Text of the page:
(738c) Networks with Parallel and Sequential Reactions for Determining the Pyrolysis Kinetics of Biomass Feedstocks
The design of optimal reactors for biomass pyrolysis requires a detailed kinetic model for every feedstock. To address this challenge, wewill first present a systematic procedure that can be used to develop lumped models for biomass pyrolysis. Earlier studies modeled biomass pyrolysis with two or three parallel reactions and used the distributed activation energy model (DAEM) to determine the kinetics of pyrolysis. Since each pseudo-component is actually a blend of decomposing species, the activation energies of the parallel decomposition reactions were assumed to be probability density functions with normal distributions. The parameters of these density functions (means, standard deviations, pre-exponential factors) were typically estimated by fitting data from thermogravimetric experiments with constant heating rates.
There is ample experimental evidence, however, that more complicated reaction networks must be used to describe biomass pyrolysis. In a classical paper, Keiluweit and coworkers (Environ. Sci. Technol. 2010, 44, 1247) summarized the physical and chemical transitions that biochars undergo as charring temperature increases from 100 to 700 °C. Starting from amorphous chars at low pyrolysis temperatures, a transition to composite chars with poorly ordered graphene stacks embedded in amorphous phases takes place as processing temperatures increase. Finally, turbostratic chars dominated by disordered graphitic crystallites are observed at higher temperatures.
To better capture this transition continuum, we developed a new framework that describes pyrolysis with a network of parallel and sequential reactions. While many earlier studies based their analysis on thermogravimetric experiments with constant heating ramps, our approach begins with step isothermal experiments aimed at identifying the potential pseudo-components of each biomass feedstock. Once the pseudo-components A1, A2, â¦, AN are identified, several reaction networks of the following form are built to model the pyrolysis of each feedstock.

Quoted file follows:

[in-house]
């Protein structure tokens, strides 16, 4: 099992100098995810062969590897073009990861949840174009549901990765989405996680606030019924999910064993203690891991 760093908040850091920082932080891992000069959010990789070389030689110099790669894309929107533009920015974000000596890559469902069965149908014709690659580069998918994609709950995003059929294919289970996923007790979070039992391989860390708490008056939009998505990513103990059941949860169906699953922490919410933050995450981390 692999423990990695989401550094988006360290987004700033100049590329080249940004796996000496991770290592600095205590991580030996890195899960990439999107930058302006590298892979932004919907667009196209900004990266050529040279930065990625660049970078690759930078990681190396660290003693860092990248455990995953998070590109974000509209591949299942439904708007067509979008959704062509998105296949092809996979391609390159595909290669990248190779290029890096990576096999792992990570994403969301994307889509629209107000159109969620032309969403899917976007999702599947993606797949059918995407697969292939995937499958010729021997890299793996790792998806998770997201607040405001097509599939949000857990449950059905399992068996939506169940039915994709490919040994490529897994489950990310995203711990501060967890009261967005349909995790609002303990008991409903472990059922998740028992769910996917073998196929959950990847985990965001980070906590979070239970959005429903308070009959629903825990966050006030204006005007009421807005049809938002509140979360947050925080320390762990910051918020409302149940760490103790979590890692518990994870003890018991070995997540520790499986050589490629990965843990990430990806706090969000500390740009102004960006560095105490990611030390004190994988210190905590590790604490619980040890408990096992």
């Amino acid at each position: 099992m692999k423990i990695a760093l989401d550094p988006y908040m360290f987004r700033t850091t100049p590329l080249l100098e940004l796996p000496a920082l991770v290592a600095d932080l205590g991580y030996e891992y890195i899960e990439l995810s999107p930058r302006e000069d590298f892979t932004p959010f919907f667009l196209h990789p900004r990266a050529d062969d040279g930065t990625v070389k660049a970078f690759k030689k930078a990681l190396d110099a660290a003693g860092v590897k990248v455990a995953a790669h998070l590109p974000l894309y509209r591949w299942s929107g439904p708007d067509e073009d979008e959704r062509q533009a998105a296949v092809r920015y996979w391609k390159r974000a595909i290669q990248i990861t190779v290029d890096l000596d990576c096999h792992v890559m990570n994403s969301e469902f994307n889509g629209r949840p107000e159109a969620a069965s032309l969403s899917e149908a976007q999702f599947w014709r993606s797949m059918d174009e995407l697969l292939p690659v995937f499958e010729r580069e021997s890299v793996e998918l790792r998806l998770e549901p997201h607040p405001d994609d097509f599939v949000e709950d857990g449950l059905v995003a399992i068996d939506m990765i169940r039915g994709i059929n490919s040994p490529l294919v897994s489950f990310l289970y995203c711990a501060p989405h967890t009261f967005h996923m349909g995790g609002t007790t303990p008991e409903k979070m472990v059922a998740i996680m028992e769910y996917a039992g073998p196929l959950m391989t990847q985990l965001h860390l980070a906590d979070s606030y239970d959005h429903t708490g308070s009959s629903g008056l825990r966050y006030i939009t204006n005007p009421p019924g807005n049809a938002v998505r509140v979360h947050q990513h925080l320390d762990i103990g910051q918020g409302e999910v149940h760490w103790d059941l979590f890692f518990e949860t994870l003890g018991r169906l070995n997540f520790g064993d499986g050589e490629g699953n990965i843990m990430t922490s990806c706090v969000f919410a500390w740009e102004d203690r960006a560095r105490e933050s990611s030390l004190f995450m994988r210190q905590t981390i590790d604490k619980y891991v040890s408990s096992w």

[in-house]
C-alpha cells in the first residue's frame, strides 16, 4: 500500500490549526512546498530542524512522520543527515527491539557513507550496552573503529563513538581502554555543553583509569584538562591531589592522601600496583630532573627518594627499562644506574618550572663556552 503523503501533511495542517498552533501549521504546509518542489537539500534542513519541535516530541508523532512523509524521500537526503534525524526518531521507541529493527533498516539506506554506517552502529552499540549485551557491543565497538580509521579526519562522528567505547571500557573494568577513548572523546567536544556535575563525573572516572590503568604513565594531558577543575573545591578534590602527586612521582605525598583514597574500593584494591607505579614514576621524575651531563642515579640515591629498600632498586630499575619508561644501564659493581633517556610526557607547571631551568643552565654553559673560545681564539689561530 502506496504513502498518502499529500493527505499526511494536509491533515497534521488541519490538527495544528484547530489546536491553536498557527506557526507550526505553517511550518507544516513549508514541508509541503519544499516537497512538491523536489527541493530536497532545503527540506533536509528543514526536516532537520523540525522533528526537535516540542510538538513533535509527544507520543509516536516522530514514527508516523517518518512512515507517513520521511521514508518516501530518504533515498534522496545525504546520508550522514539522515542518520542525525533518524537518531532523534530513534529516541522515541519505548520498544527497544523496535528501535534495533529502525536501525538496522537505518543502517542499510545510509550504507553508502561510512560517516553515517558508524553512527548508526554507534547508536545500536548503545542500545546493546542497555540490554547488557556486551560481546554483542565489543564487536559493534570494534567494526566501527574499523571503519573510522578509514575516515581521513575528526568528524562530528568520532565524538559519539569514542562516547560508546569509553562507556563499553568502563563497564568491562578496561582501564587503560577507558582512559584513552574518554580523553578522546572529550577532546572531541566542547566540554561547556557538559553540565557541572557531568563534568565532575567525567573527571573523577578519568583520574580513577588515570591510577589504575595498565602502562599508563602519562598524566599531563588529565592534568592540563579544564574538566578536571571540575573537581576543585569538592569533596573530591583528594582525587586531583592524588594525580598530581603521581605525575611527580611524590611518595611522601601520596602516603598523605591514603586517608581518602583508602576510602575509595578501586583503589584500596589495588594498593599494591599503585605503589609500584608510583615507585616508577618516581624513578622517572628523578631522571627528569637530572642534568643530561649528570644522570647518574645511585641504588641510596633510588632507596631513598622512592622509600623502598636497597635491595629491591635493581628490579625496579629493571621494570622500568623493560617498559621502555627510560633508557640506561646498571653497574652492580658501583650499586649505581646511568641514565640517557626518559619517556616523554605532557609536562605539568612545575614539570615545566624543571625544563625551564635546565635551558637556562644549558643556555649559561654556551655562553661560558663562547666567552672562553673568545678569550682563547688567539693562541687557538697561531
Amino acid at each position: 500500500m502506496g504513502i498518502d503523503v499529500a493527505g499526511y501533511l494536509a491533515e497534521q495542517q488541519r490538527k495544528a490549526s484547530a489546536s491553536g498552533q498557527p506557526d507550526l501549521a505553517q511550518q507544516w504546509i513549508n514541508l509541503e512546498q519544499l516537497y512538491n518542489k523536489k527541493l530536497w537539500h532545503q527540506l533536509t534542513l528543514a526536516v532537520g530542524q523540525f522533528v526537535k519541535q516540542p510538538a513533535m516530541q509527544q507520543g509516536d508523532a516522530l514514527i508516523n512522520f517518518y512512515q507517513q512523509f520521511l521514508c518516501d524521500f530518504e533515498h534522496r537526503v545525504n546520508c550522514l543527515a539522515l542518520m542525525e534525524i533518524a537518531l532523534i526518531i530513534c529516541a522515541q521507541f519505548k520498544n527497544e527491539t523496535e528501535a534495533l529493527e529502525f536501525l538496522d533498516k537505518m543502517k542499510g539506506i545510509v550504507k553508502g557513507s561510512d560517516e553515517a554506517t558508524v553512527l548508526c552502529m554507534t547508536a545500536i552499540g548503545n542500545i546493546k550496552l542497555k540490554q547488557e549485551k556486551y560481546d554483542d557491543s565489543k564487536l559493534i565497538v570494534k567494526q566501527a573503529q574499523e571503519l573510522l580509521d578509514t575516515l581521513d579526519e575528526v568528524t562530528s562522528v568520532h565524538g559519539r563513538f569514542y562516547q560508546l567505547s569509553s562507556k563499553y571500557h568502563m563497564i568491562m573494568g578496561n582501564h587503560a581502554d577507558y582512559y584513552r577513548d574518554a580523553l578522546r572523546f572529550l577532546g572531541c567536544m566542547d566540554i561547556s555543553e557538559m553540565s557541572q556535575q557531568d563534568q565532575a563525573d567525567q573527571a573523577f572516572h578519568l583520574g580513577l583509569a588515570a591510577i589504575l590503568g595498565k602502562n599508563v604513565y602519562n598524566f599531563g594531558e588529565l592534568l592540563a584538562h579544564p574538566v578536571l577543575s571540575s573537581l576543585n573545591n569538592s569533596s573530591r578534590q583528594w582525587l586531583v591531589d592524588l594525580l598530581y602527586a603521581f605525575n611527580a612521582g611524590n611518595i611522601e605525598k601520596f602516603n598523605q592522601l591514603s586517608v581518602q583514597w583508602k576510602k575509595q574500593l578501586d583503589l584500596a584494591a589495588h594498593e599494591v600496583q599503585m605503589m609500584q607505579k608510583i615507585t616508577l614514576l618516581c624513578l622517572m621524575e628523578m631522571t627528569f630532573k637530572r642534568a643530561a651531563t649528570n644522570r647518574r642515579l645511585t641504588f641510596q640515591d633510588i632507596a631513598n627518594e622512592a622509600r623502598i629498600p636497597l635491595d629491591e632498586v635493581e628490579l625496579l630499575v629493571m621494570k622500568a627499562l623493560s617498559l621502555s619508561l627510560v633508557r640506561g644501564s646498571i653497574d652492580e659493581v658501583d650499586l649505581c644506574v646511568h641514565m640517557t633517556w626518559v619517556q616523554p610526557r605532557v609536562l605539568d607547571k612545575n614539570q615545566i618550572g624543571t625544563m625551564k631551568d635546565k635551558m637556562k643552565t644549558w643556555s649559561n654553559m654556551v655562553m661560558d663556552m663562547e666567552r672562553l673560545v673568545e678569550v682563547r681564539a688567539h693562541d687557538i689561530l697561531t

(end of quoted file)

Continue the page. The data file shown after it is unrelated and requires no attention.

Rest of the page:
Aj â Bj + Vj (1)
where Bj, j= 1,2,â¦,N are solid intermediates and Vj, j= 1,2,â¦,N are volatile species.
Some (or even all) of the intermediate products will further pyrolyze to give highly crystalline char C and moÂre volatiles according to:
Bk â C + Vk (2)
for some 1 â¤ k â¤ N.
Several thermogravimetric experiments with different heating ramps are then carried out for each biomass feedstock. The transient mass balances describing decomposition of all pseudo-components and intermediates according to reactions (1) and (2) yield a system of ordinary differential equations that are integrated numerically together with the temperature program used for the thermogravimetric experiments. Finally, nonlinear least squares techniques are used to fit model predictions to experimental data and estimate the kinetic parameters (activation energies, pre-exponential factors, orders of reaction etc.) for each pyrolysis reaction network.
This method was applied to develop pyrolysis models for slash pine (soft wood), eucalyptus (hard wood) and corn stover. Our results showed that a network of first-order parallel and sequential reactions with as many as five solid pseudo-components must be used to accurately describe the pyrolysis dynamics of these biomass feedstocks. The predicted compositions of biochars exhibit the transition continuum described in the literature (Keiluweit and coworkers, ibid.) Starting with a mixture of pseudo-components and intermediates at low pyrolysis temperatures, we move to biochars containing increasing amounts of highly structured char C.
The kinetic parameters of the pyrolysis reaction networks were also estimated using experimental data obtained with different particle sizes. We found that large particle sizes (>1 mm) shift the observed decomposition temperatures to higher values and, thus, strongly influence the kinetics of the endothermic and exothermic pyrolysis reactions. The implications of these findings for designing pyrolysis reactors will finally be discussed.